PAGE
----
Keith Brown sees bright future for dining services
Recently, Salina Presbyterian Manor partnered with Cura Hospitality to deliver dining services.
“We’ve been through a lot of changes during my time here, but this is by far the biggest transition,” said Keith Brown, dining services director. “We’re definitely hitting some bumps along the way, but we’re adjusting as quickly as we can.”
Keith wants Presbyterian Manor residents and their families to understand that the move is not a cost-cutting measure, but part of an effort to improve dining services in all PMMA communities.
“It’s important to note that the decision to bring Cura in was based on resident and family surveys, which had low scores for dining services,” he said. “We’re doing this for them and not for any other reason.”
Cura has been providing dining services support to congregate living communities for more than 25 years. Keith says that some of what they bring to the table include fresher menus and more professional nutritional guidance. They can also provide staffing support for larger events.
However, Keith notes that Presbyterian Manor is not yet at full capacity with Cura.
“They’re still trying to fill out all of the communities and figure out what the needs are,” he said.
Prior to the Cura transition, Keith and the dining services team worked with a menu-planning company that also offered nutritional guidance. However, a lot of his time was spent managing the clinical side of dining services. Within the new system, he’ll be able to focus more on the preparation and presentation of residents’ meals.
“I’m passionate about food, and now I will be able to put more of my focus on the kitchen and work with my staff to prepare meals, as much as we can from scratch, and also to focus on the way we’re presenting the food,” he said.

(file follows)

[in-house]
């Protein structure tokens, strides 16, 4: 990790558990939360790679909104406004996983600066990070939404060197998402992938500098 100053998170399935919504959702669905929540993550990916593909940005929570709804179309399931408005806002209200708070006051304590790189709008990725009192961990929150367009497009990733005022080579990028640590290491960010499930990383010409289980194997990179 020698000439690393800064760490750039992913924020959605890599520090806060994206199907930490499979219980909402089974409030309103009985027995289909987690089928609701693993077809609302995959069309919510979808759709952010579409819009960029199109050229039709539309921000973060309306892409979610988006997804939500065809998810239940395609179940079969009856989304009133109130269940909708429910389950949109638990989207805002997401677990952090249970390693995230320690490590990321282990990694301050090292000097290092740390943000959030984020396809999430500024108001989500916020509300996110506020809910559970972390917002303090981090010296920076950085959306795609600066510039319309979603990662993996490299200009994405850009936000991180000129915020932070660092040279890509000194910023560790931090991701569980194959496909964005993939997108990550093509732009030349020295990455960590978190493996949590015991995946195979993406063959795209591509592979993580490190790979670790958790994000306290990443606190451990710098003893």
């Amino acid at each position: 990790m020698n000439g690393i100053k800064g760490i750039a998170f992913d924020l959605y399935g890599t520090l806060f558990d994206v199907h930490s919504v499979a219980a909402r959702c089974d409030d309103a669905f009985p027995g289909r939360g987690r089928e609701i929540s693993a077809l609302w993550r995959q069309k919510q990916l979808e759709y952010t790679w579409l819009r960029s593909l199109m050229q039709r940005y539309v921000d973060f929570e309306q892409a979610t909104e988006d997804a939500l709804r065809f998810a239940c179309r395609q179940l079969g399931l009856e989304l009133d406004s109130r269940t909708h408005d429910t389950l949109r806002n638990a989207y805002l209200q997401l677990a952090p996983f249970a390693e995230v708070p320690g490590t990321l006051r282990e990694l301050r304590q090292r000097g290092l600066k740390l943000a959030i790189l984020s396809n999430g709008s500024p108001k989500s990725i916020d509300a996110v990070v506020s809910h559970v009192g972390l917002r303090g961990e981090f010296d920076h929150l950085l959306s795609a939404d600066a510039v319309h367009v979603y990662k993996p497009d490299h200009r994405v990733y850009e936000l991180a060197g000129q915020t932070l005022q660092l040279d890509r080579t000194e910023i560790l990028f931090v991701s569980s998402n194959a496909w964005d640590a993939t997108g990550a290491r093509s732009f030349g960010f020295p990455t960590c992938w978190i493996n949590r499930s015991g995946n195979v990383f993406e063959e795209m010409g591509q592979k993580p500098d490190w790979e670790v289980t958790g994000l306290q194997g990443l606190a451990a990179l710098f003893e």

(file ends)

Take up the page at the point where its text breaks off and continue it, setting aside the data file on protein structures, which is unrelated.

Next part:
Going forward, Keith will work directly for Cura, but he retains the dining services director title and the close relationships he has built at Presbyterian Manor.
“The dynamic hasn’t really changed,” he said. “I’ve got a handful of staff that have been here for five-plus years with me. My switching over to Cura hasn’t changed anything about those relationships or the relationships I have with residents.”
Keith says he’s grateful to his staff for the hard work they’ve put in during the transition. They have all had to fight through staffing shortages, which have been widespread throughout the food service industry.
“Being short staffed and trying to run a new program is challenging, but there’s also never a good time to do certain things,” he said. “I’m just trying to keep staff and residents cool-headed while we go through these changes, because, ultimately, it’s going to benefit the whole community.
“There are positives coming for everybody. I’m still confident that Cura is going to be a good partner for Presbyterian Manor.”